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The Male Intellect: An Oxymoron? 

In 1994, NPR legend Garrison Keillor wrote a short-story collection, The Book of Guys. In 1995, comedian Paul Reiser wrote Couplehood. The same year, Disney-owned comedian Tim Allen wrote Don't Stand Too Close to a Naked Man. In 1996, humorist Dave Barry wrote Dave Barry's Complete Guide to Guys ...

These books say much of the same: Men are funny, crude and pathetic; women are confusing and emotional, but ultimately more enlightened beings. Men prefer football and beer, women love shopping and small talk. It's the kind of easygoing suburban sexism that nobody seems to mind.

If you still enjoy this adorable gender war, then you will love Robert Dubac's The Male Intellect: An Oxymoron?, at City Theatre. This folksy one-man-show manages to boil down the sentiments of every liberal male humorist -- about men, women, sex, commitment -- and tell a vague rhetorical story about a lonely slacker, his whiny fiancée and their superficial relationship (which may have broken up because of a cat).

Our antihero, Bobby, lives in an existential prison: Stage left is his masculine side -- messily decorated with fishing rods, beer bottles, a filing cabinet and posters -- and stage right is his feminine side, where stands a blank chalkboard. What follows is a yin-yang yo-yo: observations about male and female behavior, and decisions about what every man and every woman wants.

The appetite for gender-bashing is forever great: The Male Intellect smacks of PG-13 standup comedy, bumper-sticker wisdom, and those forwarded e-mails about how women are moody and men are egotistical. Because apparently, it's that easy: Bobby has a story, but there's not much to it and, as for the (ex) fiancée, we never learn the faintest thing about her. (What does she do? Where is she from?)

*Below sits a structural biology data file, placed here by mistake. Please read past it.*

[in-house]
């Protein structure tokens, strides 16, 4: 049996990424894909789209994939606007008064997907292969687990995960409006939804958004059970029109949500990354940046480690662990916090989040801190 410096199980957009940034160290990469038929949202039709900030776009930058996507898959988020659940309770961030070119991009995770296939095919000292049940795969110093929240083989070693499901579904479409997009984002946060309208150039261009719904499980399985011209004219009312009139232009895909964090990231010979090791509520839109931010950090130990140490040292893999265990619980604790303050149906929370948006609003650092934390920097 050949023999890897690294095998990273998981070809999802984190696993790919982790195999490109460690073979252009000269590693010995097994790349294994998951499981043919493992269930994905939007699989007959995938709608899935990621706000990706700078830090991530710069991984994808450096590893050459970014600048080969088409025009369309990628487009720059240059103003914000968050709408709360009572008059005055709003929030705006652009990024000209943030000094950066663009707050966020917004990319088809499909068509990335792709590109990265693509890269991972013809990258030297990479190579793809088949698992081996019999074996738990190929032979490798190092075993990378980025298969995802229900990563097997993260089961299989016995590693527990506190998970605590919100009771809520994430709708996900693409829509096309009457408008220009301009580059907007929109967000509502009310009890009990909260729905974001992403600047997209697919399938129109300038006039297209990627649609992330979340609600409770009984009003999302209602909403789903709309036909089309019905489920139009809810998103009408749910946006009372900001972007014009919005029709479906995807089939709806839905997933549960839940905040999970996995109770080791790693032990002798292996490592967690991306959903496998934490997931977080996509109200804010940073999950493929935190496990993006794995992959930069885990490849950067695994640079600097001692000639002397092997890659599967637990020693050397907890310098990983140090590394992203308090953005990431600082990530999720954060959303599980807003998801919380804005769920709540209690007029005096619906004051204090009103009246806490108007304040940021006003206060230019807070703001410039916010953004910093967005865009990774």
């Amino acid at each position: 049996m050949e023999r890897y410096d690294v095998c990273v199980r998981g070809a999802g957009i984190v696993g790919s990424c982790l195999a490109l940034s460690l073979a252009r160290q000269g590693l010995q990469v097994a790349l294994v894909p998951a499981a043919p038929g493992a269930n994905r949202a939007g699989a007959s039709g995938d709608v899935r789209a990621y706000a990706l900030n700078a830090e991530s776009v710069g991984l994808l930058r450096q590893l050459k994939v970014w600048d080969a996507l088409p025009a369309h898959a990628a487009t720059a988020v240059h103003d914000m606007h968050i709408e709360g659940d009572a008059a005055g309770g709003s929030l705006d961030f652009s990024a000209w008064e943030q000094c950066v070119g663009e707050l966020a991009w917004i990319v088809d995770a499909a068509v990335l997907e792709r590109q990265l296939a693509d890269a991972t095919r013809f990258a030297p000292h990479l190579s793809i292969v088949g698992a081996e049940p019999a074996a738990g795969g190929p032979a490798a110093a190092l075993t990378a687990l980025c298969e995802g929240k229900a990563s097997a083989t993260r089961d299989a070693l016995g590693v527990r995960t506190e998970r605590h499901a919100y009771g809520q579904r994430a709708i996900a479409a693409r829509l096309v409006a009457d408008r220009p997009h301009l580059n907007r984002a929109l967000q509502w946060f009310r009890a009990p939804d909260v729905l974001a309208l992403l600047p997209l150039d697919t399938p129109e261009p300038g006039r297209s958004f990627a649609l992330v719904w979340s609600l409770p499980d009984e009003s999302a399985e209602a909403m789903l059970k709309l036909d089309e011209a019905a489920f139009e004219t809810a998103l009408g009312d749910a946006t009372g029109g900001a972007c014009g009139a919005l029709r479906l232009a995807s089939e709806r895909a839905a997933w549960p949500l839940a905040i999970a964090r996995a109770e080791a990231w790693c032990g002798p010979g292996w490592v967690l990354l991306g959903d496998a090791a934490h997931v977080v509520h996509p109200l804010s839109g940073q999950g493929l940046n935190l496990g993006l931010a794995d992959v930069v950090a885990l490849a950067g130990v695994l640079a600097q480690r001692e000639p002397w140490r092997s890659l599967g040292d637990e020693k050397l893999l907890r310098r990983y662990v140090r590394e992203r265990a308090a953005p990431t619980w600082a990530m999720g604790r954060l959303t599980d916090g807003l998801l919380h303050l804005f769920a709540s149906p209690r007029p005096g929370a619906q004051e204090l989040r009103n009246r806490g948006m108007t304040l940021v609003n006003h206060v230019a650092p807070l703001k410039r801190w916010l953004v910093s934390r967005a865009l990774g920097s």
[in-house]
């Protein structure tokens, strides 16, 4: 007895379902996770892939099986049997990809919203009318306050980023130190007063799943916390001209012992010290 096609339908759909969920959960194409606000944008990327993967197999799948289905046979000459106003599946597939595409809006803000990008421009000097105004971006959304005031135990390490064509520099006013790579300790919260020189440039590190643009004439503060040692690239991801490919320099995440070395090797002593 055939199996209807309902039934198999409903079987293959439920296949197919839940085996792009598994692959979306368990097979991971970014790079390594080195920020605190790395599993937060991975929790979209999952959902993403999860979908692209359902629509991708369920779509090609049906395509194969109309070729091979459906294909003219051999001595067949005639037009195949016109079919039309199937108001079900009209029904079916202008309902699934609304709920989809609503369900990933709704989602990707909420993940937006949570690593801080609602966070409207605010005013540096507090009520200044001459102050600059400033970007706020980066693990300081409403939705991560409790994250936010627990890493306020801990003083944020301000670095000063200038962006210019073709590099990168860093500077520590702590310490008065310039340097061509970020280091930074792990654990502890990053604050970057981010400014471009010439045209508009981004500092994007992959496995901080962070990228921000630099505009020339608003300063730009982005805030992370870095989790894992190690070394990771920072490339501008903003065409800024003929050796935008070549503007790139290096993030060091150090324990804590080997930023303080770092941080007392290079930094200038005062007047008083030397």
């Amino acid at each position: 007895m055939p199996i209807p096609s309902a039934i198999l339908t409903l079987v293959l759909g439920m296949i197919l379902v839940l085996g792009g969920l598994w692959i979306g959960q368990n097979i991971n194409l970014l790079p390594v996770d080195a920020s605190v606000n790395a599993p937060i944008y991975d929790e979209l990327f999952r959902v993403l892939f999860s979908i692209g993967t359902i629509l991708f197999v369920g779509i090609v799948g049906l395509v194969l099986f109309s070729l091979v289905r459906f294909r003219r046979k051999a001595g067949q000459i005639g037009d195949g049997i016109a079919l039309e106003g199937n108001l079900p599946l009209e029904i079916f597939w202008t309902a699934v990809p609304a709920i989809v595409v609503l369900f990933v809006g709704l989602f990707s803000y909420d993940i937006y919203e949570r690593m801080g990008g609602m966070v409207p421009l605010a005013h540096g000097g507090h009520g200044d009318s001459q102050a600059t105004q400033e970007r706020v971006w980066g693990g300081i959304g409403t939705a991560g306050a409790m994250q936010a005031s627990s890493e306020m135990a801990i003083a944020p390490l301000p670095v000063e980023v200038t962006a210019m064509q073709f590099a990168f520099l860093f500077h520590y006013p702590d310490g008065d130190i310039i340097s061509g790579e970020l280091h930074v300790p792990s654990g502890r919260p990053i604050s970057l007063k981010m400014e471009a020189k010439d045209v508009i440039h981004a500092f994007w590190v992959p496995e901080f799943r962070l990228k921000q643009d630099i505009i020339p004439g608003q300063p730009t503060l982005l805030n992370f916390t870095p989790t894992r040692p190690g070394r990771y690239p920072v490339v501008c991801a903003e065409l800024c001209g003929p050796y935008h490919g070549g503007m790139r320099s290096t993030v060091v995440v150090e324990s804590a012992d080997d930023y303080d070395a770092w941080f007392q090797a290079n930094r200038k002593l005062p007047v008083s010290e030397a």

On the other hand, to the credit of this show, a good joke, told well, will always be funny, and Ben Evans, as the solo performer, is quick, physical and precise. Evans sweetly provokes his audience, earning laughs with even the subtlest gestures. And his Jack Nicholson impression is unparalleled.

Nevertheless, if you find "guys" obnoxious, puerile and backward, The Male Intellect may feel a little tedious. In real life, the good males grow up, cease to be guys and transform into real men. Real men, confident in their masculinity, find little endearing about guys. For them, The Male Intellect is less a comedy than a cautionary tale.

Now where'd my beer go?

The Male Intellect: An Oxymoron? continues through July 8. City Theatre, 1300 Bingham St., South Side. 412-431-CITY, or www.citytheatrecompany.org.

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